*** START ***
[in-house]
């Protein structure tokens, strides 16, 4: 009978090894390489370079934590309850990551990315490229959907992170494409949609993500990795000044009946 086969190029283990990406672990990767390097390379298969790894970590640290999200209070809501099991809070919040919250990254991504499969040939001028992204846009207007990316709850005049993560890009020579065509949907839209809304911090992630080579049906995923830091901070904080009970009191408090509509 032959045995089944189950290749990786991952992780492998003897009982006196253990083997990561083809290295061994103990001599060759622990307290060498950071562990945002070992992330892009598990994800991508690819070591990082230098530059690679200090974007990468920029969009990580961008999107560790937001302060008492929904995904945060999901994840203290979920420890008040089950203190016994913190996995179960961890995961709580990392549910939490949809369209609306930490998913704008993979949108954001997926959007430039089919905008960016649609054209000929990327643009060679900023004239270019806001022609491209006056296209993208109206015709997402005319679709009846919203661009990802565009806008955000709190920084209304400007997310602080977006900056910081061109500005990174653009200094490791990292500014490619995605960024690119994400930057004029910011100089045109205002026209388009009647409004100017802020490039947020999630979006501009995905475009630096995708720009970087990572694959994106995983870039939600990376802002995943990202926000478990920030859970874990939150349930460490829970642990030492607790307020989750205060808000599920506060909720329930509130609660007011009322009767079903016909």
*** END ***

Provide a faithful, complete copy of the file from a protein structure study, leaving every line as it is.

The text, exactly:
[in-house]
């Protein structure tokens, strides 16, 4: 009978090894390489370079934590309850990551990315490229959907992170494409949609993500990795000044009946 086969190029283990990406672990990767390097390379298969790894970590640290999200209070809501099991809070919040919250990254991504499969040939001028992204846009207007990316709850005049993560890009020579065509949907839209809304911090992630080579049906995923830091901070904080009970009191408090509509 032959045995089944189950290749990786991952992780492998003897009982006196253990083997990561083809290295061994103990001599060759622990307290060498950071562990945002070992992330892009598990994800991508690819070591990082230098530059690679200090974007990468920029969009990580961008999107560790937001302060008492929904995904945060999901994840203290979920420890008040089950203190016994913190996995179960961890995961709580990392549910939490949809369209609306930490998913704008993979949108954001997926959007430039089919905008960016649609054209000929990327643009060679900023004239270019806001022609491209006056296209993208109206015709997402005319679709009846919203661009990802565009806008955000709190920084209304400007997310602080977006900056910081061109500005990174653009200094490791990292500014490619995605960024690119994400930057004029910011100089045109205002026209388009009647409004100017802020490039947020999630979006501009995905475009630096995708720009970087990572694959994106995983870039939600990376802002995943990202926000478990920030859970874990939150349930460490829970642990030492607790307020989750205060808000599920506060909720329930509130609660007011009322009767079903016909």